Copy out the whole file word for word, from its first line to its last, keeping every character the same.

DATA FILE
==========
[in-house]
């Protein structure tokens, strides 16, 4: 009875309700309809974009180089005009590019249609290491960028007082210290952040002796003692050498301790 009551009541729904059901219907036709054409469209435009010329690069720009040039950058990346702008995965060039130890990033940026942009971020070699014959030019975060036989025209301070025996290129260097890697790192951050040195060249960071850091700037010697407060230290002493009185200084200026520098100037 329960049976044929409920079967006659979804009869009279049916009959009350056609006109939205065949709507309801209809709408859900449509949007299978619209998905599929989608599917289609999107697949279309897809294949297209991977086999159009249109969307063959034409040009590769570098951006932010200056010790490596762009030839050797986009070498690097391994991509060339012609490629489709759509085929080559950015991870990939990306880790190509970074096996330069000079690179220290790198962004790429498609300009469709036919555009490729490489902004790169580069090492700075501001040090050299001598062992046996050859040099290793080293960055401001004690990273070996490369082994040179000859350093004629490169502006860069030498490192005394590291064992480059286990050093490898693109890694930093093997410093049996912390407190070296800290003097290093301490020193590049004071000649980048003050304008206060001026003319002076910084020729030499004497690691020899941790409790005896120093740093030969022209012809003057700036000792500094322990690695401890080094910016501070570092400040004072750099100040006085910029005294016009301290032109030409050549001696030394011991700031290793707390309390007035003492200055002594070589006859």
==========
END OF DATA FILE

[in-house]
């Protein structure tokens, strides 16, 4: 009875309700309809974009180089005009590019249609290491960028007082210290952040002796003692050498301790 009551009541729904059901219907036709054409469209435009010329690069720009040039950058990346702008995965060039130890990033940026942009971020070699014959030019975060036989025209301070025996290129260097890697790192951050040195060249960071850091700037010697407060230290002493009185200084200026520098100037 329960049976044929409920079967006659979804009869009279049916009959009350056609006109939205065949709507309801209809709408859900449509949007299978619209998905599929989608599917289609999107697949279309897809294949297209991977086999159009249109969307063959034409040009590769570098951006932010200056010790490596762009030839050797986009070498690097391994991509060339012609490629489709759509085929080559950015991870990939990306880790190509970074096996330069000079690179220290790198962004790429498609300009469709036919555009490729490489902004790169580069090492700075501001040090050299001598062992046996050859040099290793080293960055401001004690990273070996490369082994040179000859350093004629490169502006860069030498490192005394590291064992480059286990050093490898693109890694930093093997410093049996912390407190070296800290003097290093301490020193590049004071000649980048003050304008206060001026003319002076910084020729030499004497690691020899941790409790005896120093740093030969022209012809003057700036000792500094322990690695401890080094910016501070570092400040004072750099100040006085910029005294016009301290032109030409050549001696030394011991700031290793707390309390007035003492200055002594070589006859």